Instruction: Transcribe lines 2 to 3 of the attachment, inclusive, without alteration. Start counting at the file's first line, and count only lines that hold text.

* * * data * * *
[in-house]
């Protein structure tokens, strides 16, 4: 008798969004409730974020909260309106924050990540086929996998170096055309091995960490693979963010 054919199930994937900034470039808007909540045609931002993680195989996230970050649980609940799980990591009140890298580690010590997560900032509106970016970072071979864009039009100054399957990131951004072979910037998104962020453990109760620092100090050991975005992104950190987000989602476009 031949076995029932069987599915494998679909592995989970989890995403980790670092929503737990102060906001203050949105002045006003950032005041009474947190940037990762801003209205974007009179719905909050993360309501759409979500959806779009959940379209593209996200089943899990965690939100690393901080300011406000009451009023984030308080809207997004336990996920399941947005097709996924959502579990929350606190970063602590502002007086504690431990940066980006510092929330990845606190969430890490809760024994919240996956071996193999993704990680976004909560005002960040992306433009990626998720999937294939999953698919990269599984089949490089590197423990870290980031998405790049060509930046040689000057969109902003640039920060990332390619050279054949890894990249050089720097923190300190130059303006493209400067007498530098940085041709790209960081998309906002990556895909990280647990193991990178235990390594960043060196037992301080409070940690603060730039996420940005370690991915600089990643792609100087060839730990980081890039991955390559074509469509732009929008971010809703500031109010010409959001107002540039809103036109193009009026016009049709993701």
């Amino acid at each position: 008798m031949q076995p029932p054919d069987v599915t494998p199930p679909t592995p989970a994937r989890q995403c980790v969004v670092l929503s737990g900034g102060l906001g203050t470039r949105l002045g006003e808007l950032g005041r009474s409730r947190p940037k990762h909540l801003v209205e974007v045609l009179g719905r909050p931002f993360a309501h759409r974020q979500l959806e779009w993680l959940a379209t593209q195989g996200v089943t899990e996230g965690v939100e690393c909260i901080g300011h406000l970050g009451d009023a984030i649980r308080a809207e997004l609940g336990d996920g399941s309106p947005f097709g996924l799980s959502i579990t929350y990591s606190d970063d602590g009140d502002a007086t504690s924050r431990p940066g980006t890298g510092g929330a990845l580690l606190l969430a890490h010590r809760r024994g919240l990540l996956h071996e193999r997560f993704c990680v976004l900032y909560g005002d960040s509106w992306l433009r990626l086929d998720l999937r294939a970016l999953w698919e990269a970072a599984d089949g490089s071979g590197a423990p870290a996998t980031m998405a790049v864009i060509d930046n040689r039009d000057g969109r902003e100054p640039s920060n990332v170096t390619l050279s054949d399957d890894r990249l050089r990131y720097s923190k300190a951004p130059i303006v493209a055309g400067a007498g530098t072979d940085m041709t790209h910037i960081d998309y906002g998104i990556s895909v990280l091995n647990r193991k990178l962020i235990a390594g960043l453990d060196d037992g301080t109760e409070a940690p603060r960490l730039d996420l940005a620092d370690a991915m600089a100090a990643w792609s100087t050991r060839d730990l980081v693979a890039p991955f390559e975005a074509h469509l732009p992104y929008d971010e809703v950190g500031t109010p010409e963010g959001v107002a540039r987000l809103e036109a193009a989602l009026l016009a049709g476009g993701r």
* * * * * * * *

């Protein structure tokens, strides 16, 4: 008798969004409730974020909260309106924050990540086929996998170096055309091995960490693979963010 054919199930994937900034470039808007909540045609931002993680195989996230970050649980609940799980990591009140890298580690010590997560900032509106970016970072071979864009039009100054399957990131951004072979910037998104962020453990109760620092100090050991975005992104950190987000989602476009 031949076995029932069987599915494998679909592995989970989890995403980790670092929503737990102060906001203050949105002045006003950032005041009474947190940037990762801003209205974007009179719905909050993360309501759409979500959806779009959940379209593209996200089943899990965690939100690393901080300011406000009451009023984030308080809207997004336990996920399941947005097709996924959502579990929350606190970063602590502002007086504690431990940066980006510092929330990845606190969430890490809760024994919240996956071996193999993704990680976004909560005002960040992306433009990626998720999937294939999953698919990269599984089949490089590197423990870290980031998405790049060509930046040689000057969109902003640039920060990332390619050279054949890894990249050089720097923190300190130059303006493209400067007498530098940085041709790209960081998309906002990556895909990280647990193991990178235990390594960043060196037992301080409070940690603060730039996420940005370690991915600089990643792609100087060839730990980081890039991955390559074509469509732009929008971010809703500031109010010409959001107002540039809103036109193009009026016009049709993701």
């Amino acid at each position: 008798m031949q076995p029932p054919d069987v599915t494998p199930p679909t592995p989970a994937r989890q995403c980790v969004v670092l929503s737990g900034g102060l906001g203050t470039r949105l002045g006003e808007l950032g005041r009474s409730r947190p940037k990762h909540l801003v209205e974007v045609l009179g719905r909050p931002f993360a309501h759409r974020q979500l959806e779009w993680l959940a379209t593209q195989g996200v089943t899990e996230g965690v939100e690393c909260i901080g300011h406000l970050g009451d009023a984030i649980r308080a809207e997004l609940g336990d996920g399941s309106p947005f097709g996924l799980s959502i579990t929350y990591s606190d970063d602590g009140d502002a007086t504690s924050r431990p940066g980006t890298g510092g929330a990845l580690l606190l969430a890490h010590r809760r024994g919240l990540l996956h071996e193999r997560f993704c990680v976004l900032y909560g005002d960040s509106w992306l433009r990626l086929d998720l999937r294939a970016l999953w698919e990269a970072a599984d089949g490089s071979g590197a423990p870290a996998t980031m998405a790049v864009i060509d930046n040689r039009d000057g969109r902003e100054p640039s920060n990332v170096t390619l050279s054949d399957d890894r990249l050089r990131y720097s923190k300190a951004p130059i303006v493209a055309g400067a007498g530098t072979d940085m041709t790209h910037i960081d998309y906002g998104i990556s895909v990280l091995n647990r193991k990178l962020i235990a390594g960043l453990d060196d037992g301080t109760e409070a940690p603060r960490l730039d996420l940005a620092d370690a991915m600089a100090a990643w792609s100087t050991r060839d730990l980081v693979a890039p991955f390559e975005a074509h469509l732009p992104y929008d971010e809703v950190g500031t109010p010409e963010g959001v107002a540039r987000l809103e036109a193009a989602l009026l016009a049709g476009g993701r």